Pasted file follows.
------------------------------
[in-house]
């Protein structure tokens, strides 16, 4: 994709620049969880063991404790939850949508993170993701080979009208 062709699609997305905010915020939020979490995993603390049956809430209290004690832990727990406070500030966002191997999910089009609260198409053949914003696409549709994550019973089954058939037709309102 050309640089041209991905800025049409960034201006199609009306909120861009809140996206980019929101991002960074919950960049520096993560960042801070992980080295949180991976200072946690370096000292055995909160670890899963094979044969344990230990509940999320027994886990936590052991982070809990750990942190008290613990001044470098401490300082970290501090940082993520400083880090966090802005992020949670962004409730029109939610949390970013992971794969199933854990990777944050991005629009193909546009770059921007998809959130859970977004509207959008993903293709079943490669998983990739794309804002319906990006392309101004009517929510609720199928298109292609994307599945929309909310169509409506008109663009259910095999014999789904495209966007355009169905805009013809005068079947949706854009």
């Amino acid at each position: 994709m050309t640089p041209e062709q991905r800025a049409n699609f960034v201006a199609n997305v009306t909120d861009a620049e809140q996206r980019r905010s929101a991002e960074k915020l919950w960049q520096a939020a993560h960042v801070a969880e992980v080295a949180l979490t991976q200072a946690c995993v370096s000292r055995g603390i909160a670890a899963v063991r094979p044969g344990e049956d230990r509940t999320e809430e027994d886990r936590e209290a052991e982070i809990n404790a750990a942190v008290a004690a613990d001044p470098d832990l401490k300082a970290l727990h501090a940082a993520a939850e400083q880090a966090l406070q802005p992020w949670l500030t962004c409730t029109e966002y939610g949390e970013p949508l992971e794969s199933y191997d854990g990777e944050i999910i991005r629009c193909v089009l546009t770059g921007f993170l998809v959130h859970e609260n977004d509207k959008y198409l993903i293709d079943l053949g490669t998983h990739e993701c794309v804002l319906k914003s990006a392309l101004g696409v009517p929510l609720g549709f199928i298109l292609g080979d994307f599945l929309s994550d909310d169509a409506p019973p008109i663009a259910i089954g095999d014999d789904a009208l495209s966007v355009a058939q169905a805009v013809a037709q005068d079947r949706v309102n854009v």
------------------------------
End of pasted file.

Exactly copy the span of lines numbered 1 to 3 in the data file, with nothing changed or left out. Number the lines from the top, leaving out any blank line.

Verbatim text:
[in-house]
């Protein structure tokens, strides 16, 4: 994709620049969880063991404790939850949508993170993701080979009208 062709699609997305905010915020939020979490995993603390049956809430209290004690832990727990406070500030966002191997999910089009609260198409053949914003696409549709994550019973089954058939037709309102 050309640089041209991905800025049409960034201006199609009306909120861009809140996206980019929101991002960074919950960049520096993560960042801070992980080295949180991976200072946690370096000292055995909160670890899963094979044969344990230990509940999320027994886990936590052991982070809990750990942190008290613990001044470098401490300082970290501090940082993520400083880090966090802005992020949670962004409730029109939610949390970013992971794969199933854990990777944050991005629009193909546009770059921007998809959130859970977004509207959008993903293709079943490669998983990739794309804002319906990006392309101004009517929510609720199928298109292609994307599945929309909310169509409506008109663009259910095999014999789904495209966007355009169905805009013809005068079947949706854009």
């Amino acid at each position: 994709m050309t640089p041209e062709q991905r800025a049409n699609f960034v201006a199609n997305v009306t909120d861009a620049e809140q996206r980019r905010s929101a991002e960074k915020l919950w960049q520096a939020a993560h960042v801070a969880e992980v080295a949180l979490t991976q200072a946690c995993v370096s000292r055995g603390i909160a670890a899963v063991r094979p044969g344990e049956d230990r509940t999320e809430e027994d886990r936590e209290a052991e982070i809990n404790a750990a942190v008290a004690a613990d001044p470098d832990l401490k300082a970290l727990h501090a940082a993520a939850e400083q880090a966090l406070q802005p992020w949670l500030t962004c409730t029109e966002y939610g949390e970013p949508l992971e794969s199933y191997d854990g990777e944050i999910i991005r629009c193909v089009l546009t770059g921007f993170l998809v959130h859970e609260n977004d509207k959008y198409l993903i293709d079943l053949g490669t998983h990739e993701c794309v804002l319906k914003s990006a392309l101004g696409v009517p929510l609720g549709f199928i298109l292609g080979d994307f599945l929309s994550d909310d169509a409506p019973p008109i663009a259910i089954g095999d014999d789904a009208l495209s966007v355009a058939q169905a805009v013809a037709q005068d079947r949706v309102n854009v």